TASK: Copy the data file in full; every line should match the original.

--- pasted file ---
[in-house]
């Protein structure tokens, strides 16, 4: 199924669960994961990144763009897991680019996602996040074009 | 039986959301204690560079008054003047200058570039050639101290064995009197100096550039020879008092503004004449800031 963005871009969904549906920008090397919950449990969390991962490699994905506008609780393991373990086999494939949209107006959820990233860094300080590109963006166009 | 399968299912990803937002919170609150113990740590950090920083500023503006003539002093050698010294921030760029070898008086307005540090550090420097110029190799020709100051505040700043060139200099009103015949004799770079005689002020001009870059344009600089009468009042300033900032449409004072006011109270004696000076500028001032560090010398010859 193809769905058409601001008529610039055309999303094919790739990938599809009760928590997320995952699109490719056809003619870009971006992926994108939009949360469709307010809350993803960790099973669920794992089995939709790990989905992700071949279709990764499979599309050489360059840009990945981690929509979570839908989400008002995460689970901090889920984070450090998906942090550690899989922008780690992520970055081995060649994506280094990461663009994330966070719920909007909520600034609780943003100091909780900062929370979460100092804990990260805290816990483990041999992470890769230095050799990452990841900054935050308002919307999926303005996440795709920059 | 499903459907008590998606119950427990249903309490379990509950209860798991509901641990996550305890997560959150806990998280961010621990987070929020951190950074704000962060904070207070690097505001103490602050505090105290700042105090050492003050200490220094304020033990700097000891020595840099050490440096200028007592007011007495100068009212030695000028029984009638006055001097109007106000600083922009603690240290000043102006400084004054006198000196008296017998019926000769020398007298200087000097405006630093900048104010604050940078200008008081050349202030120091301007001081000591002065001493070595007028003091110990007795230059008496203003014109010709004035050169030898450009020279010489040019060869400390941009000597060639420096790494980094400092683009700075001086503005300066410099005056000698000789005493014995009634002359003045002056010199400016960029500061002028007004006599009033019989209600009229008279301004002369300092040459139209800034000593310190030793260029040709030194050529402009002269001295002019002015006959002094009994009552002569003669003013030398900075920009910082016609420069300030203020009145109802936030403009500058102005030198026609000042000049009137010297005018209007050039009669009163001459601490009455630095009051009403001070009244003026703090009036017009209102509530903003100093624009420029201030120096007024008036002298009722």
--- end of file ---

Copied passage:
[in-house]
């Protein structure tokens, strides 16, 4: 199924669960994961990144763009897991680019996602996040074009 | 039986959301204690560079008054003047200058570039050639101290064995009197100096550039020879008092503004004449800031 963005871009969904549906920008090397919950449990969390991962490699994905506008609780393991373990086999494939949209107006959820990233860094300080590109963006166009 | 399968299912990803937002919170609150113990740590950090920083500023503006003539002093050698010294921030760029070898008086307005540090550090420097110029190799020709100051505040700043060139200099009103015949004799770079005689002020001009870059344009600089009468009042300033900032449409004072006011109270004696000076500028001032560090010398010859 193809769905058409601001008529610039055309999303094919790739990938599809009760928590997320995952699109490719056809003619870009971006992926994108939009949360469709307010809350993803960790099973669920794992089995939709790990989905992700071949279709990764499979599309050489360059840009990945981690929509979570839908989400008002995460689970901090889920984070450090998906942090550690899989922008780690992520970055081995060649994506280094990461663009994330966070719920909007909520600034609780943003100091909780900062929370979460100092804990990260805290816990483990041999992470890769230095050799990452990841900054935050308002919307999926303005996440795709920059 | 499903459907008590998606119950427990249903309490379990509950209860798991509901641990996550305890997560959150806990998280961010621990987070929020951190950074704000962060904070207070690097505001103490602050505090105290700042105090050492003050200490220094304020033990700097000891020595840099050490440096200028007592007011007495100068009212030695000028029984009638006055001097109007106000600083922009603690240290000043102006400084004054006198000196008296017998019926000769020398007298200087000097405006630093900048104010604050940078200008008081050349202030120091301007001081000591002065001493070595007028003091110990007795230059008496203003014109010709004035050169030898450009020279010489040019060869400390941009000597060639420096790494980094400092683009700075001086503005300066410099005056000698000789005493014995009634002359003045002056010199400016960029500061002028007004006599009033019989209600009229008279301004002369300092040459139209800034000593310190030793260029040709030194050529402009002269001295002019002015006959002094009994009552002569003669003013030398900075920009910082016609420069300030203020009145109802936030403009500058102005030198026609000042000049009137010297005018209007050039009669009163001459601490009455630095009051009403001070009244003026703090009036017009209102509530903003100093624009420029201030120096007024008036002298009722």